Climate Dynamics

, Volume 41, Issue 1, pp 135–153 | Cite as

Strong interannual variation of the Indian summer monsoon in the Late Miocene

  • Hui Tang
  • Jussi T. Eronen
  • Arne Micheels
  • Bodo Ahrens


The modern Asian monsoon system exhibits strong interannual variation, which has profound environmental and economical impacts. It has been well-documented that the mean Asian monsoon state underwent significant changes in the Late Miocene (11–5 Ma ago). But how the interannual variability of the monsoon climate evolved during this period is still largely unknown. In this study, a long-term simulation of the Late Miocene with a fully coupled atmosphere–ocean general circulation model (ECHAM5/MPI-OM) at T31L19 resolution is used to explore the interannual variation of the Indian summer monsoon (ISM) in the Late Miocene. The regional climate model COSMO–CLM with a higher spatial resolution (~1° × 1°) is further employed to better characterize the spatial patterns of these variations. Our results show that although the mean ISM circulation is weaker in the Late Miocene runs, its interannual variation is as strong as or even stronger than at present and the dominant periods (~2.6–2.7 years) are shorter than at present (~3.4–8.4 years). It is noticed that while the extratropical influence on the ISM variability is weaker-than-present, a persistent El Niño-Southern Oscillation with stronger-than-present interannual variability is observed in our Late Miocene run. This may have maintained a strong interannual variation of the ISM with a shorter period in the Late Miocene. Our findings do not only improve our understanding of the Asian monsoon evolution in the Late Miocene, but also shed light on the future changes in the interannual variability of the ISM.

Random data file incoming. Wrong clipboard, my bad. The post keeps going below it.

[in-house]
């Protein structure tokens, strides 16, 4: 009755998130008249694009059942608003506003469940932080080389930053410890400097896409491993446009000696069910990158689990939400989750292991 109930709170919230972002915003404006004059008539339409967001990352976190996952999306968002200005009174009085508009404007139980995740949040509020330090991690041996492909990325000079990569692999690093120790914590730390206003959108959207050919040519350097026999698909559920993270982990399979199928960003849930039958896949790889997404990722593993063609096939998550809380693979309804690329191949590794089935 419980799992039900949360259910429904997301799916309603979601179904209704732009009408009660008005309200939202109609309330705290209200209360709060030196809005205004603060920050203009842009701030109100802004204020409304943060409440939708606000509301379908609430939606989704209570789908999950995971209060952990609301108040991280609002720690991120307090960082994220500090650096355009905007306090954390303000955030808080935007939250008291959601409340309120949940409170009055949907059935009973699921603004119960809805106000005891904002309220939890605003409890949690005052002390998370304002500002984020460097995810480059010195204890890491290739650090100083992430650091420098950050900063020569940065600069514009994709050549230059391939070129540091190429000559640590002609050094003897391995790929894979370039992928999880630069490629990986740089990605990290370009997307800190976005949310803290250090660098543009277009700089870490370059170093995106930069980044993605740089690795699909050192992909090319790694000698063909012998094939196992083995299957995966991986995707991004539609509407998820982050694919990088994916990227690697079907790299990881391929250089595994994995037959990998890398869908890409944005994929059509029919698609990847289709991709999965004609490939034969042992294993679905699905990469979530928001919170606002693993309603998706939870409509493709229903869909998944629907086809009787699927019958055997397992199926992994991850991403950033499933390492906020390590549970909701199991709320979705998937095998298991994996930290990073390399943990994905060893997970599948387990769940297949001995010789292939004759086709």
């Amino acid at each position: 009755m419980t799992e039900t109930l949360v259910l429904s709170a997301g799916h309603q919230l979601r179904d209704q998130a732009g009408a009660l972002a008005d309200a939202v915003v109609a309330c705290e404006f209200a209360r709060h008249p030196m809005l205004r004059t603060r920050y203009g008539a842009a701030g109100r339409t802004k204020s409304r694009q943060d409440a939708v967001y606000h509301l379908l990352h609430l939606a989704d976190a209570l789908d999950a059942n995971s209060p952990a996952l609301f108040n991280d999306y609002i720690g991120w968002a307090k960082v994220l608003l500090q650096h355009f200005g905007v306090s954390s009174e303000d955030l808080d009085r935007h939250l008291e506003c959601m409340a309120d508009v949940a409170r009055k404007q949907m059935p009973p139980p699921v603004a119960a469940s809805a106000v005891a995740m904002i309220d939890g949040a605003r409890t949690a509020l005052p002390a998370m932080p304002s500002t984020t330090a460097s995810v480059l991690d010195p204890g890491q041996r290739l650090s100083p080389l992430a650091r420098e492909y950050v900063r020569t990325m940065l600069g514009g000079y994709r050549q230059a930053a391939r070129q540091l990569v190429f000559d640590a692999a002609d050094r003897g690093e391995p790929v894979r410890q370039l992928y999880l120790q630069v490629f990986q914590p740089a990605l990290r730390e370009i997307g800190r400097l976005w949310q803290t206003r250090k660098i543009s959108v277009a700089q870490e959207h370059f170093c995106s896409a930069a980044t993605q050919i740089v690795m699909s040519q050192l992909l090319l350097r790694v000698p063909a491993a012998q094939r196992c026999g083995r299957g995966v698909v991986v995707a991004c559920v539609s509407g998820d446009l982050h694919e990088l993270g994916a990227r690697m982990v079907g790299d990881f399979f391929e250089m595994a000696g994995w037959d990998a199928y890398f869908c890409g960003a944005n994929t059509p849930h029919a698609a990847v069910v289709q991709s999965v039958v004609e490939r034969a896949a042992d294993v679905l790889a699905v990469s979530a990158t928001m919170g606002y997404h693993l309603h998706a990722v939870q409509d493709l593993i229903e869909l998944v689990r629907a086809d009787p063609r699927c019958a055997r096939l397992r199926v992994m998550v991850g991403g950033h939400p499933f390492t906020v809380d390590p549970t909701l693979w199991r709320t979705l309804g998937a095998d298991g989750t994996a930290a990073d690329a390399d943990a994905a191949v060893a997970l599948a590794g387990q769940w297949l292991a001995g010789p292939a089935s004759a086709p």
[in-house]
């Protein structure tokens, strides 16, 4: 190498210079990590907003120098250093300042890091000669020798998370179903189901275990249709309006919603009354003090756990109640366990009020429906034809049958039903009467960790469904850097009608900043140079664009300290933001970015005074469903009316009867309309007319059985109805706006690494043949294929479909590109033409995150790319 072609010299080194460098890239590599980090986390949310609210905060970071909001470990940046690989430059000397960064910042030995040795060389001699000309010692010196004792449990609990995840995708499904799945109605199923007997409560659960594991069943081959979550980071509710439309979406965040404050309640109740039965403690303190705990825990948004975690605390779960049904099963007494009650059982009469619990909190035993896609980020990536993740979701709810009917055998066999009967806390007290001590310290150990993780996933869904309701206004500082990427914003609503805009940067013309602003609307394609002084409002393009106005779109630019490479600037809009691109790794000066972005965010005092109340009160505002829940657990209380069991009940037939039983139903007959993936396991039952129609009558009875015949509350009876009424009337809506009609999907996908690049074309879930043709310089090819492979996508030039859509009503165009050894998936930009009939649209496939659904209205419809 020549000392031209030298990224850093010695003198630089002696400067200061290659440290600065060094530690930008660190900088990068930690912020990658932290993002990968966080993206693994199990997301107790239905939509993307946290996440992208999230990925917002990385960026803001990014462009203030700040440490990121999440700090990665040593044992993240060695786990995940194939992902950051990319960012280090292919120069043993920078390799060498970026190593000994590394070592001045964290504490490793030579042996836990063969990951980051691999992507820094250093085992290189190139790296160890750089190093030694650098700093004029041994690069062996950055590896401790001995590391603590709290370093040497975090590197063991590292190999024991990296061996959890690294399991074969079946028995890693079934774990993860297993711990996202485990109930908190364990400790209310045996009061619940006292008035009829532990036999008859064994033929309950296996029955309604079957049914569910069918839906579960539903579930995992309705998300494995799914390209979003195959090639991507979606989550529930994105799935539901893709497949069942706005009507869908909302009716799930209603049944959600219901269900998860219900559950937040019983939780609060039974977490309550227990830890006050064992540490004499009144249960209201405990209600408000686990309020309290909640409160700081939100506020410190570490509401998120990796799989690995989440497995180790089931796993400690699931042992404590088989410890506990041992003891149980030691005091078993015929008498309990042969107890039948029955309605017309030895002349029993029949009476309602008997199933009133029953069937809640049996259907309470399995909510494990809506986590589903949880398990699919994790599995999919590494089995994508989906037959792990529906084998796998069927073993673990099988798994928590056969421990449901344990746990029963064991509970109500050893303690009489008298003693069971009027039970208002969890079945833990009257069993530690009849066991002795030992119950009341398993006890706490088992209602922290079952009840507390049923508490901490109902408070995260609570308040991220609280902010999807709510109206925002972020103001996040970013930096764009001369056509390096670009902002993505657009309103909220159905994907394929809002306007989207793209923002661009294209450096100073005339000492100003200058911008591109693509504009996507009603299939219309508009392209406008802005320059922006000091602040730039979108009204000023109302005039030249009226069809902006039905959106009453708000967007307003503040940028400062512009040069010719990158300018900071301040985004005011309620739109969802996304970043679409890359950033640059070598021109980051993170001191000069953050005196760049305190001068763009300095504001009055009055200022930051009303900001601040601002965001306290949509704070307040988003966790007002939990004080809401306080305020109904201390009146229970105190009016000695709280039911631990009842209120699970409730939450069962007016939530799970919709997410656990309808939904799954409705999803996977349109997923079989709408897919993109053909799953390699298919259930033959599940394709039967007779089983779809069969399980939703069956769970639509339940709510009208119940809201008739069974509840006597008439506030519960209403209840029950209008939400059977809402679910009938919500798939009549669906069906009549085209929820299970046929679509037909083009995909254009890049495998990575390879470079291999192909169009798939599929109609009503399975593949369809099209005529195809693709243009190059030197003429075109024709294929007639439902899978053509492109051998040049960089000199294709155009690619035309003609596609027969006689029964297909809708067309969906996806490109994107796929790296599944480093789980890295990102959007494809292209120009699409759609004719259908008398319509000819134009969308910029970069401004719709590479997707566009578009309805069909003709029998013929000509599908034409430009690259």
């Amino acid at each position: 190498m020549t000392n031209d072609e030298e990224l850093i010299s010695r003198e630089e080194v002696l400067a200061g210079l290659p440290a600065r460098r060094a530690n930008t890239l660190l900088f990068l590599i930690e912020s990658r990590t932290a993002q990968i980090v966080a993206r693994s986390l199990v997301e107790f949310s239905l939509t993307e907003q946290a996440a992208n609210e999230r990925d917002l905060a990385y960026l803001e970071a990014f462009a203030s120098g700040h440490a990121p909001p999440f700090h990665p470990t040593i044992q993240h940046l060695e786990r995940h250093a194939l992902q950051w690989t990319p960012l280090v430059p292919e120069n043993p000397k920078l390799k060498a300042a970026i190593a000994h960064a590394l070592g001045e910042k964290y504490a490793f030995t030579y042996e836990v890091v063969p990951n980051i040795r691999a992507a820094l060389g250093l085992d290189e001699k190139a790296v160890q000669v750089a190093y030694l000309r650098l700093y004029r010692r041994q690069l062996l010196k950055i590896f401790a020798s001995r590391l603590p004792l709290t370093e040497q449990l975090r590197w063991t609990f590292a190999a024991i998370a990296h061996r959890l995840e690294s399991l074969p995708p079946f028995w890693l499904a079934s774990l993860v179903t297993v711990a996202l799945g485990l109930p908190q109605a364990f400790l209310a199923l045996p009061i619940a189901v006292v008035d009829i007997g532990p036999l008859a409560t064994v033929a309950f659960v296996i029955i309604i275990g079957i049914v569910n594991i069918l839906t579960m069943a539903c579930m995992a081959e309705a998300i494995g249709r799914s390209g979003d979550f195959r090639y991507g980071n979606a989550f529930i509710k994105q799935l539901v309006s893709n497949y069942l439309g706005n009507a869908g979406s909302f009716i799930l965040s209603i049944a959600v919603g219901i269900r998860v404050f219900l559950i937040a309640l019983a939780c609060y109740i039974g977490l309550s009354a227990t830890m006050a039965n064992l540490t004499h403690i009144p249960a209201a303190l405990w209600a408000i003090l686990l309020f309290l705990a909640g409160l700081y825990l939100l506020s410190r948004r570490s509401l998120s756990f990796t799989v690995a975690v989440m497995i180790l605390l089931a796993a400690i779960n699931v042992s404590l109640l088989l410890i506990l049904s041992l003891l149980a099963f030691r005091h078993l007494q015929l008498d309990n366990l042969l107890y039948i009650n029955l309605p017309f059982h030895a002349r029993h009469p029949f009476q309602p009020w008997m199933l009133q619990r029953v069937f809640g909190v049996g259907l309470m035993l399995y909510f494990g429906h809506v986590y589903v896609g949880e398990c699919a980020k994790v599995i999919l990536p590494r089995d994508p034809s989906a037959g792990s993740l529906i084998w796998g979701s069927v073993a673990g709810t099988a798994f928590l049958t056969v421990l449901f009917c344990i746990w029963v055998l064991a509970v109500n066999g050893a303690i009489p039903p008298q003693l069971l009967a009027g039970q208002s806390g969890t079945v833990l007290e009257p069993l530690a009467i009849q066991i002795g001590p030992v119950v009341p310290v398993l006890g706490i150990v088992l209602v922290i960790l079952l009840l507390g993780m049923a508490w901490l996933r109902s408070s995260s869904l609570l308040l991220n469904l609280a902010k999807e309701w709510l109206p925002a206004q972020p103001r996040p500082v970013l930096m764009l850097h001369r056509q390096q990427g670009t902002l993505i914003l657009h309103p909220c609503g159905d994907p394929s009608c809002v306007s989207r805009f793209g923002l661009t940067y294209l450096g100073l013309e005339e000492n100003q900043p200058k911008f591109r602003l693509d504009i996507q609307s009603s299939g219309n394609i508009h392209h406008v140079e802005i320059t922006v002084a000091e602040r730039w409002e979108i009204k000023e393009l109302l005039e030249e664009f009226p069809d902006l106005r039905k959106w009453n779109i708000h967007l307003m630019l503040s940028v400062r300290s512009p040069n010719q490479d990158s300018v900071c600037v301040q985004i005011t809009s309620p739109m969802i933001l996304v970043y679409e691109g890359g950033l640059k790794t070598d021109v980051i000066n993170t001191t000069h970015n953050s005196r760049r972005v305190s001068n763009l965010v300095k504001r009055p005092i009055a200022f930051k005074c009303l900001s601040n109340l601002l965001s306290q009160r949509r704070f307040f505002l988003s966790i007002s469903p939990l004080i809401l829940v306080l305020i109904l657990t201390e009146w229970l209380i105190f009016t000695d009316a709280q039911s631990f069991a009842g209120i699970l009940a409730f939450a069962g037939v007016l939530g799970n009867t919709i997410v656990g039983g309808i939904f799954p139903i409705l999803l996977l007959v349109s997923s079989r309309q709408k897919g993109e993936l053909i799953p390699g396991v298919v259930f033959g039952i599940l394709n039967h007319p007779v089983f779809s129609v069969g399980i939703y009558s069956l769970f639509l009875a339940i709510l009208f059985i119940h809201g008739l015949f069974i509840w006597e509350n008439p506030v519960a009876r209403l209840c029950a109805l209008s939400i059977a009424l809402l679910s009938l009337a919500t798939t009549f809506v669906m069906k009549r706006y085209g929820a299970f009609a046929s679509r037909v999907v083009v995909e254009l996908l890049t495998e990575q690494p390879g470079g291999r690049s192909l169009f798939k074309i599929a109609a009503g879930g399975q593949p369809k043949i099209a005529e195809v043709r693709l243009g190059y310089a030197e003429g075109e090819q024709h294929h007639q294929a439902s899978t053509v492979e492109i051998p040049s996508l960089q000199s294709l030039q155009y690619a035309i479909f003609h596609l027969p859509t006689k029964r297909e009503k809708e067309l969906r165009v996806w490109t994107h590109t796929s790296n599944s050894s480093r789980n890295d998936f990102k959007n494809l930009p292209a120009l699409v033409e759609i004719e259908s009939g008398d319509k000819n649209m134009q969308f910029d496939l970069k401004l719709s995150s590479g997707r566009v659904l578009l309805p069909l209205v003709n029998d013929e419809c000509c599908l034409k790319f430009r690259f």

Interannual variability Indian summer monsoon ENSO Late Miocene AOGCM Regional climate model 



We thank the Ella and Georg Ehrnrooth foundation for project funding. This work was also supported by the Humboldt Foundation (JTE) and the federal state Hessen (Germany) within the LOEWE initiative (AM). This is a contribution to the NECLIME framework. We acknowledge the model support of the CLM community and the technical support from Juha Lento and Tommi Bergman in performing model experiments at the Center for Scientific Computing (CSC) in Espoo (Finland). The valuable comments from Mikael Fortelius and two anonymous reviewers are also highly appreciated.

Supplementary material

382_2012_1655_MOESM1_ESM.pdf (1.8 mb)
Supplementary material 1 (PDF 1876 kb)


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Copyright information

© Springer-Verlag Berlin Heidelberg 2013

Authors and Affiliations

  • Hui Tang
    • 1
  • Jussi T. Eronen
    • 1
    • 2
  • Arne Micheels
    • 2
    • 3
  • Bodo Ahrens
    • 4
  1. 1.Department of Geosciences and GeographyUniversity of HelsinkiHelsinkiFinland
  2. 2.Biodiversity and Climate Research Centre (LOEWE BiK-F)Frankfurt am MainGermany
  3. 3.Senckenberg Research Institute and Nature MuseumFrankfurt am MainGermany
  4. 4.Institute for Atmospheric and Environmental SciencesGoethe UniversityFrankfurt am MainGermany

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